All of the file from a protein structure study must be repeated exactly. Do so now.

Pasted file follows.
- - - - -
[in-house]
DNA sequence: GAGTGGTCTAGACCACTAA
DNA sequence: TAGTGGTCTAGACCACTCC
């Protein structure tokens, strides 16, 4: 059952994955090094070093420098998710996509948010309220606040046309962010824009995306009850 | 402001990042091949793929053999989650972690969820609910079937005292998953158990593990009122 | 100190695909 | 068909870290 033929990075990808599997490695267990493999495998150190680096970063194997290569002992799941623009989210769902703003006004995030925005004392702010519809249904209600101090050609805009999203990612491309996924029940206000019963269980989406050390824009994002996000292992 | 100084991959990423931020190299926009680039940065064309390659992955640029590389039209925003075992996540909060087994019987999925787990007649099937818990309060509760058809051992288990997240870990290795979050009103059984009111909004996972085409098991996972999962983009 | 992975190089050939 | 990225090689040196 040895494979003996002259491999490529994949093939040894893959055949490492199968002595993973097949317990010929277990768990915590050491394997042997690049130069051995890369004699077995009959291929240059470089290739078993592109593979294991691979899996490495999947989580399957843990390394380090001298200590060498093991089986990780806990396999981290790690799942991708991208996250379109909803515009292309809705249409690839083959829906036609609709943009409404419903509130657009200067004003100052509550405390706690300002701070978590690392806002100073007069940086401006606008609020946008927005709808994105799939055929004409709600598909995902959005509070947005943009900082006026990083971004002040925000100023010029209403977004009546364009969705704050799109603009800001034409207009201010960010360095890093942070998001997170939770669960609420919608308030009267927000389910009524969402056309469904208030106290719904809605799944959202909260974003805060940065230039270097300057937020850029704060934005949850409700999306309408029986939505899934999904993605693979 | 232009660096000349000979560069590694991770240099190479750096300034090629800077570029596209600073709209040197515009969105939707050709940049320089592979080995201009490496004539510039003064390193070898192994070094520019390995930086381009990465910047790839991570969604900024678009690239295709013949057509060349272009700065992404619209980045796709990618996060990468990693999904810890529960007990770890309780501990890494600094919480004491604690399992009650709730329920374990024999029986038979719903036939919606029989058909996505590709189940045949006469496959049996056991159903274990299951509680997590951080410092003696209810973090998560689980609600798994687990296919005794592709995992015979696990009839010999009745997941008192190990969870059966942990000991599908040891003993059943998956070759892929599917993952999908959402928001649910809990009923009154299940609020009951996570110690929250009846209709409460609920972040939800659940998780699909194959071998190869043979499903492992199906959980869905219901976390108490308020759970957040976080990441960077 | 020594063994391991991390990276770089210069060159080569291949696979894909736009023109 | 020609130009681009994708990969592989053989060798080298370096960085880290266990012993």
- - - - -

[in-house]
DNA sequence: GAGTGGTCTAGACCACTAA
DNA sequence: TAGTGGTCTAGACCACTCC
């Protein structure tokens, strides 16, 4: 059952994955090094070093420098998710996509948010309220606040046309962010824009995306009850 | 402001990042091949793929053999989650972690969820609910079937005292998953158990593990009122 | 100190695909 | 068909870290 033929990075990808599997490695267990493999495998150190680096970063194997290569002992799941623009989210769902703003006004995030925005004392702010519809249904209600101090050609805009999203990612491309996924029940206000019963269980989406050390824009994002996000292992 | 100084991959990423931020190299926009680039940065064309390659992955640029590389039209925003075992996540909060087994019987999925787990007649099937818990309060509760058809051992288990997240870990290795979050009103059984009111909004996972085409098991996972999962983009 | 992975190089050939 | 990225090689040196 040895494979003996002259491999490529994949093939040894893959055949490492199968002595993973097949317990010929277990768990915590050491394997042997690049130069051995890369004699077995009959291929240059470089290739078993592109593979294991691979899996490495999947989580399957843990390394380090001298200590060498093991089986990780806990396999981290790690799942991708991208996250379109909803515009292309809705249409690839083959829906036609609709943009409404419903509130657009200067004003100052509550405390706690300002701070978590690392806002100073007069940086401006606008609020946008927005709808994105799939055929004409709600598909995902959005509070947005943009900082006026990083971004002040925000100023010029209403977004009546364009969705704050799109603009800001034409207009201010960010360095890093942070998001997170939770669960609420919608308030009267927000389910009524969402056309469904208030106290719904809605799944959202909260974003805060940065230039270097300057937020850029704060934005949850409700999306309408029986939505899934999904993605693979 | 232009660096000349000979560069590694991770240099190479750096300034090629800077570029596209600073709209040197515009969105939707050709940049320089592979080995201009490496004539510039003064390193070898192994070094520019390995930086381009990465910047790839991570969604900024678009690239295709013949057509060349272009700065992404619209980045796709990618996060990468990693999904810890529960007990770890309780501990890494600094919480004491604690399992009650709730329920374990024999029986038979719903036939919606029989058909996505590709189940045949006469496959049996056991159903274990299951509680997590951080410092003696209810973090998560689980609600798994687990296919005794592709995992015979696990009839010999009745997941008192190990969870059966942990000991599908040891003993059943998956070759892929599917993952999908959402928001649910809990009923009154299940609020009951996570110690929250009846209709409460609920972040939800659940998780699909194959071998190869043979499903492992199906959980869905219901976390108490308020759970957040976080990441960077 | 020594063994391991991390990276770089210069060159080569291949696979894909736009023109 | 020609130009681009994708990969592989053989060798080298370096960085880290266990012993």